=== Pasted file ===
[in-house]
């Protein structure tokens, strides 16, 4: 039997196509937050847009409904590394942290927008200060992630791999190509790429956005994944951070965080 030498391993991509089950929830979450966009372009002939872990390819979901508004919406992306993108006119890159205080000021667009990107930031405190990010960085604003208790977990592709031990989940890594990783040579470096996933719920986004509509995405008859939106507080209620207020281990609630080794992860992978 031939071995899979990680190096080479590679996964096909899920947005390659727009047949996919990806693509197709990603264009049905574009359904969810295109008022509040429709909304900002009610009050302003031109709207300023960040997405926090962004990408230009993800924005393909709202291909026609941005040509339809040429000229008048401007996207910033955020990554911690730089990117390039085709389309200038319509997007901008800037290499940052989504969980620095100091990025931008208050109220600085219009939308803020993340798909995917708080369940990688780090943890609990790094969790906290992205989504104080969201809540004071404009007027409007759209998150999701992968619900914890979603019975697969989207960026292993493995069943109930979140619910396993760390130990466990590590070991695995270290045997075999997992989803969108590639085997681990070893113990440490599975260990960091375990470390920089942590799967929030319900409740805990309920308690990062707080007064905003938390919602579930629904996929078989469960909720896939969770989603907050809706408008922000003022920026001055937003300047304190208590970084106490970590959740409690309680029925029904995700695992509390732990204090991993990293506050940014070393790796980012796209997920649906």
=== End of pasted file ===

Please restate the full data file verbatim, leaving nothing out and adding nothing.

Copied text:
[in-house]
């Protein structure tokens, strides 16, 4: 039997196509937050847009409904590394942290927008200060992630791999190509790429956005994944951070965080 030498391993991509089950929830979450966009372009002939872990390819979901508004919406992306993108006119890159205080000021667009990107930031405190990010960085604003208790977990592709031990989940890594990783040579470096996933719920986004509509995405008859939106507080209620207020281990609630080794992860992978 031939071995899979990680190096080479590679996964096909899920947005390659727009047949996919990806693509197709990603264009049905574009359904969810295109008022509040429709909304900002009610009050302003031109709207300023960040997405926090962004990408230009993800924005393909709202291909026609941005040509339809040429000229008048401007996207910033955020990554911690730089990117390039085709389309200038319509997007901008800037290499940052989504969980620095100091990025931008208050109220600085219009939308803020993340798909995917708080369940990688780090943890609990790094969790906290992205989504104080969201809540004071404009007027409007759209998150999701992968619900914890979603019975697969989207960026292993493995069943109930979140619910396993760390130990466990590590070991695995270290045997075999997992989803969108590639085997681990070893113990440490599975260990960091375990470390920089942590799967929030319900409740805990309920308690990062707080007064905003938390919602579930629904996929078989469960909720896939969770989603907050809706408008922000003022920026001055937003300047304190208590970084106490970590959740409690309680029925029904995700695992509390732990204090991993990293506050940014070393790796980012796209997920649906």